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Lockheed C-5 Galaxy


Strategic Heavy-Lifter Transport Aircraft (1970)


Aviation / Aerospace

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Jump-to: Specifications

The massive Lockheed C-5 Galaxy is the largest aircraft in service with the United States Air Force today - fulfilling the role of strategic heavy lifter in service.



Authored By: Staff Writer | Last Edited: 08/15/2018 | Content ©www.MilitaryFactory.com | The following text is exclusive to this site.
The United States Air Force (USAF) initiative that eventually begat the Lockheed C-5 "Galaxy" heavy-hauler was born from an effort to produce a long-range partner to operate alongside the existing USAF fleet of Lockheed C-141 "Starlifter" strategic transports. The complementary-minded C-5 was designed along the same strategic "heavy-hauling" (i.e. "out-sized") lines but became a much larger, more ambitious program which ultimately faced a variety of hurdles, both politically and technologically, before it became the robust, reliable platform seen today. While similar in mission scope to the C-141, the C-5 was to provide better performance and a longer-range, unrefueled cargo-hauling capability when ferrying dimensionally larger, heavier loads to points anywhere in the world - all this while operating from conventional airstrips and even unpaved landing zones.

The new aircraft arrived by way of the USAF's ever-evolving heavy-haul-minded programs of the 1960s that ultimately became the "Cargo Experimental - Heavy Logistics System" (CE-HLS). The service sought a four-engined product with a payload capability of 250,000lb flying over ranges of 3,000 miles without requiring aerial refueling. Because of the operating weights and power involved, it became obvious that a wholly-new fuel-efficient engine would be required. Additional qualities called for a fuselage with front and rear cargo access for "straight-through" loading / unloading.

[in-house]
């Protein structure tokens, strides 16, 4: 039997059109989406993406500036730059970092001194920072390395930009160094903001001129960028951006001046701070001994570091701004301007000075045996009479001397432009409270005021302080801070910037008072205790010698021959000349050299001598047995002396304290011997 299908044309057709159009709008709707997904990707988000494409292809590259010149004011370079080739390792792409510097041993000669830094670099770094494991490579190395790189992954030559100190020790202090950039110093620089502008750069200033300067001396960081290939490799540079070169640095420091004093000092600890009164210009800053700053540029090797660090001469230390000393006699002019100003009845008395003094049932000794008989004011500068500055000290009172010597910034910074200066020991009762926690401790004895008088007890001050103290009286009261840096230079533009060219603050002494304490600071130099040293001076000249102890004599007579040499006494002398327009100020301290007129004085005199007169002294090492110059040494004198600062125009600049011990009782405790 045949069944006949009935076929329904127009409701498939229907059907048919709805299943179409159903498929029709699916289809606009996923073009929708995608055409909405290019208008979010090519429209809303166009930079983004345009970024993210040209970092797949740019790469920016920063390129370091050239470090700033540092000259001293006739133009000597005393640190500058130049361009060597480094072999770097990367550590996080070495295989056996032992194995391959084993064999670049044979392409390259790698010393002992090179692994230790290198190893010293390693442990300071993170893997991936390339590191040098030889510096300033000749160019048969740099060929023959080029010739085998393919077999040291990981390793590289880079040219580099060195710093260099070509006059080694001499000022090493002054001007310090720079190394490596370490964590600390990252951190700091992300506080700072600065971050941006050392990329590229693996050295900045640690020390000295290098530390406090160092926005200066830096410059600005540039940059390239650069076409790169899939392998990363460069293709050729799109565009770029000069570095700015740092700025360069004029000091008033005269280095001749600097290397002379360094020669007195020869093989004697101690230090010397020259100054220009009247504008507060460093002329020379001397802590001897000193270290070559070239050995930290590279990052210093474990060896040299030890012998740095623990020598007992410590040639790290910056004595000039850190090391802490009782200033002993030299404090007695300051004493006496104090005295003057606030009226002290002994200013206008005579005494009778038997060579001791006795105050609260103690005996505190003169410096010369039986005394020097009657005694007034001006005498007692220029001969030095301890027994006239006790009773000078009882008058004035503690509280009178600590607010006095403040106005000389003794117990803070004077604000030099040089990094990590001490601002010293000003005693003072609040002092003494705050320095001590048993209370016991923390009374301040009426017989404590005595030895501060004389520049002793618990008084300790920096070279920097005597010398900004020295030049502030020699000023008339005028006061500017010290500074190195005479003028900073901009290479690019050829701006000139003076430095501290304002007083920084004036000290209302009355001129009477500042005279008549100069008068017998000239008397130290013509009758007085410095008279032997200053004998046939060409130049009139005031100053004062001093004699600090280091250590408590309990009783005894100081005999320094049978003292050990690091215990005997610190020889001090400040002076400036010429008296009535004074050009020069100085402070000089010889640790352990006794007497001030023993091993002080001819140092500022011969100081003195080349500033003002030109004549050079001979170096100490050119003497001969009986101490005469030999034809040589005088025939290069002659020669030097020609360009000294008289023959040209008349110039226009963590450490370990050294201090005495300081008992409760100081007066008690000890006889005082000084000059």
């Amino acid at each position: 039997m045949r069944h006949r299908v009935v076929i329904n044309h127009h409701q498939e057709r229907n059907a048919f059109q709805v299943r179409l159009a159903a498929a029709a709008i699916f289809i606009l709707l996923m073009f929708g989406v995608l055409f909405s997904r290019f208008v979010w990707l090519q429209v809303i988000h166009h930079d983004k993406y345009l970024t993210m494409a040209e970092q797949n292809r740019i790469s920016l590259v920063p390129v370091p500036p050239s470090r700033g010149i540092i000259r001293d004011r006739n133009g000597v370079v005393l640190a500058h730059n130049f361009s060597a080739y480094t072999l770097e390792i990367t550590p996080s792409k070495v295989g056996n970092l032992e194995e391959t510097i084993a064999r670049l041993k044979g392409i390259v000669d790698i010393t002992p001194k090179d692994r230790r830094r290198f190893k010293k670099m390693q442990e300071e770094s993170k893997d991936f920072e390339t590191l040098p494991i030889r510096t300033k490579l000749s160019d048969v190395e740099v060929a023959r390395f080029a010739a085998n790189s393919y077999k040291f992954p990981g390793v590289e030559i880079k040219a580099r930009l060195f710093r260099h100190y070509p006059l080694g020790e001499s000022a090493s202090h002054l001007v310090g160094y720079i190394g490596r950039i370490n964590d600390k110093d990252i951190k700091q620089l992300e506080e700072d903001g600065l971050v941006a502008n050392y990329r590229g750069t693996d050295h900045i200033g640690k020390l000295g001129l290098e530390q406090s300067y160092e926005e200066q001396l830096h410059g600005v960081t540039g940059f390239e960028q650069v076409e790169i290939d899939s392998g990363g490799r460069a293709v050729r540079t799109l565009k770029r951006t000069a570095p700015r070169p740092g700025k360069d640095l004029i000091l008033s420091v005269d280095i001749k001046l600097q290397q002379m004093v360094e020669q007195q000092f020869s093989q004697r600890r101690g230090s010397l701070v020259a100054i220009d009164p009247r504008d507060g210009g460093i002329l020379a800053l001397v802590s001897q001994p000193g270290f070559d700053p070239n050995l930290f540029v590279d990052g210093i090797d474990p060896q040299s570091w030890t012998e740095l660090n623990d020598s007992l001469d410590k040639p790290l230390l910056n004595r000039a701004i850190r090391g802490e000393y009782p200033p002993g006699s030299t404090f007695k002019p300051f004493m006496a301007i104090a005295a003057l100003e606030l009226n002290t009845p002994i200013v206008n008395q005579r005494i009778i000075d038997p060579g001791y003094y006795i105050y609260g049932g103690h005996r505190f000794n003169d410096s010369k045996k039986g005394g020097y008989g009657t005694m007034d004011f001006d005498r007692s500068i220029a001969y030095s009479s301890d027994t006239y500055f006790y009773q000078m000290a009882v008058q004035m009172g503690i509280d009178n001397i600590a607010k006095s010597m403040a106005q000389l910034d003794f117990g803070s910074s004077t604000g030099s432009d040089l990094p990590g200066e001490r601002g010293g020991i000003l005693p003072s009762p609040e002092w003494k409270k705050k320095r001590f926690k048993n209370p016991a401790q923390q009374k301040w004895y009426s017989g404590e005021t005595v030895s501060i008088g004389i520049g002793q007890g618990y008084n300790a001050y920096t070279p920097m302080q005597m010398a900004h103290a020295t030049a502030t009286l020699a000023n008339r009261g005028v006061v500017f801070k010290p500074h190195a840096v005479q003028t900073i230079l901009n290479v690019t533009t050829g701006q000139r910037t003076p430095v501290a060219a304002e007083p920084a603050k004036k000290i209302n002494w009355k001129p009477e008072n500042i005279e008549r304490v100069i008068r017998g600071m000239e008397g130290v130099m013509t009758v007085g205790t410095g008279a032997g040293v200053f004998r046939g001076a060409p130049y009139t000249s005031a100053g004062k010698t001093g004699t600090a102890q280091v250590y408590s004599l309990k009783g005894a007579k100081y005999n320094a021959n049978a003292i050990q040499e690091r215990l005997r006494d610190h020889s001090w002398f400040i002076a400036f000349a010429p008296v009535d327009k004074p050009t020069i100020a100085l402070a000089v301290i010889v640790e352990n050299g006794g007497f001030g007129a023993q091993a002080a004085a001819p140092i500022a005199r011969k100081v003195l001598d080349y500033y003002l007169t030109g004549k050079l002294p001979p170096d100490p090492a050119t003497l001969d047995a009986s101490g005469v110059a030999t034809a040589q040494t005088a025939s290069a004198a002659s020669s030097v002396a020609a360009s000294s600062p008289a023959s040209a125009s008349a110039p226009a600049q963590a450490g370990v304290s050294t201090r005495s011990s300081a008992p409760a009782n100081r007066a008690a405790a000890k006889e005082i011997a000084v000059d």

The new proposal was drawn up in 1964 and some of the more traditional "big aircraft" American manufacturers responded like Boeing, Douglas, and Lockheed. These three passed into the design study phase and General Electric was commissioned to develop the engine. In the end, the Lockheed proposal won out over the others on cost despite authorities favoring the Boeing submission. The official announcement came in September of 1965 and the engines became the General Electric "TF39".

The Lockheed aircraft carried shoulder-mounted, swept-back wing mainplanes to which each held a pair of underslung engine nacelles towards their leading edges. The flightdeck was seated over a short, downward-sloped nose cone giving a commanding view of the ground ahead. The nosecone was hinged to open upwards allowing access to the hold within the body of the aircraft. The tail unit was raised aft of center mass to provide unrestricted access to the rear cargo area. The tail itself was arranged as a "T-style" assembly in which a single vertical fin supported very-high-mounted horizontal planes (these planes also swept-back). To round out the list of details, a multi-wheeled / multi-legged undercarriage configuration relying on new fewer than 28 wheels (!) was used to better balance the heavy aircraft on runways. The typical crew numbered seven to include three loadmasters and two flight engineers.

The cargo hold was designed to be large enough to accept a Sikorsky UH-60 type helicopter or similar up to the more modern Boeing V-22 Osprey systems. Beyond aircraft, the hold could also support all manner of cargo palettes and military vehicles giving the USAF a comprehensive heavy-lifter regardless of operating theater.

When introduced in 1970, the C-5 Galaxy became the largest aircraft in the world and remains one of the largest today (2016) - its dimensions include a wingspan of 222.8 feet, a length of 247 feet, and a height of 65 feet.